Deciding if and how to share human rights footage taken by eyewitnesses is rarely simple. A new resource offers guidance on applying ethical principles to this new form of documentation.
Video as Evidence
WITNESS Executive Director Yvette Alberdingk-Thijm reflects on the power of video to support UN Sustainable Development Goal # 16: Peace and Justice.
By focusing on collecting scientific evidence, including better video evidence, the ICC hopes to build stronger cases.
A review of the ACLU’s Mobile Justice, a new app that allows users to document interactions with police and upload video and reports to ACLU servers.
Basic Practices is the newest section in our Video as Evidence Field Guide. This chapter provides principles and guidelines for individuals interested in using video for human rights documentation. The chapter covers getting ready to film, filming, safeguarding your footage and sharing your video.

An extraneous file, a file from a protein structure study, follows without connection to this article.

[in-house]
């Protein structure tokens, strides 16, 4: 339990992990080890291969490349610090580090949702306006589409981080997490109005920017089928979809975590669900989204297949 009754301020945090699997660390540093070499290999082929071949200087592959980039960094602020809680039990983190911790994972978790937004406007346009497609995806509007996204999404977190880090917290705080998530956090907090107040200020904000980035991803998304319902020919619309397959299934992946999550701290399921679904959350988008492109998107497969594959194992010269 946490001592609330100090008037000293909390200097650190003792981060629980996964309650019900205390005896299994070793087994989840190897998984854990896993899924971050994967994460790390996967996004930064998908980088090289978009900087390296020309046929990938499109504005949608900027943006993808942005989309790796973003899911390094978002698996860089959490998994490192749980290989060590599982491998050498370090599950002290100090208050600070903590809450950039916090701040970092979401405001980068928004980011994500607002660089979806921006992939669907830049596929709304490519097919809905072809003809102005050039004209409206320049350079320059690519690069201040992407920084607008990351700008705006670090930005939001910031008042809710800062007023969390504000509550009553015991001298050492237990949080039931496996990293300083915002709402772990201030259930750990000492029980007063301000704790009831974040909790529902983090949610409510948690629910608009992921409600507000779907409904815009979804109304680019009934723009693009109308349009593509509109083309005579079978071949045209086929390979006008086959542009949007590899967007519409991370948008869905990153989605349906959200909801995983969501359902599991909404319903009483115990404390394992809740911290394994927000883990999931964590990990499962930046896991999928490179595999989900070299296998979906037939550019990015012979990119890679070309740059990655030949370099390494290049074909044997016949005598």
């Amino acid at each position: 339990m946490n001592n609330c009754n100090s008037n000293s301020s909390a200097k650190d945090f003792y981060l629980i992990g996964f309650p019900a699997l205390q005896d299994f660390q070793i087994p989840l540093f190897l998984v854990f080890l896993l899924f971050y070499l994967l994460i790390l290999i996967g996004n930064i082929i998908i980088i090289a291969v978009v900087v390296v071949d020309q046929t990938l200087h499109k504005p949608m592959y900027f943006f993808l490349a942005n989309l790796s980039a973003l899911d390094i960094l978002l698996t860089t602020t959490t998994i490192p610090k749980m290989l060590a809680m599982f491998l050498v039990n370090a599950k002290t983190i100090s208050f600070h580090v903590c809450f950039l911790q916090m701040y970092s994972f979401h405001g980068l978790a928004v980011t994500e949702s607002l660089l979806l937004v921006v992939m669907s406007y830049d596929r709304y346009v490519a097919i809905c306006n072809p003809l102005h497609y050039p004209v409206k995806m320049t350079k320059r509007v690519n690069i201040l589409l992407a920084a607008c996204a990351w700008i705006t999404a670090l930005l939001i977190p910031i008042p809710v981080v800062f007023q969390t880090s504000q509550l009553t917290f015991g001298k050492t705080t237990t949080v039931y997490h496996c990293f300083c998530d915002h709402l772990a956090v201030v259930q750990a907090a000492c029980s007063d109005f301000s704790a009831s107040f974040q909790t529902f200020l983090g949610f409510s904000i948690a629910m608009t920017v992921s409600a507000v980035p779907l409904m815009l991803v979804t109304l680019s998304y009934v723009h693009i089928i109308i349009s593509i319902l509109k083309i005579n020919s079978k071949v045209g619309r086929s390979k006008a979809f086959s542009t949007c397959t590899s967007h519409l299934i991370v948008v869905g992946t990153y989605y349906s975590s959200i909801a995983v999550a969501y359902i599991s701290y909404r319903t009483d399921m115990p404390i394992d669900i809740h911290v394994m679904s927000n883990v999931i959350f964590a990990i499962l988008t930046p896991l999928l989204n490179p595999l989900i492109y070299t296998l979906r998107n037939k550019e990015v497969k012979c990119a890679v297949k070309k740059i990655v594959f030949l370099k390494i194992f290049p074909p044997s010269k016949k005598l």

Filmmaker Callum Macrae discusses his documentary looking into and calling for a UN investigation of human rights abuses committed toward the end of Sri Lanka’s 26-year civil war.
Adding information about who, what, when, where to your video makes it easier to verify the content, therefore giving it a better chance to secure justice for human rights abuse.
What tech tools should human rights defenders use when balancing efficacy and safety – open source secure tools or insecure mainstream platforms? Morgan Hargrave unpacks the pros and cons of each and discusses the WITNESS strategy.
Citizen video rarely meets the high bar set for video as evidence. A new guide from WITNESS aims to help.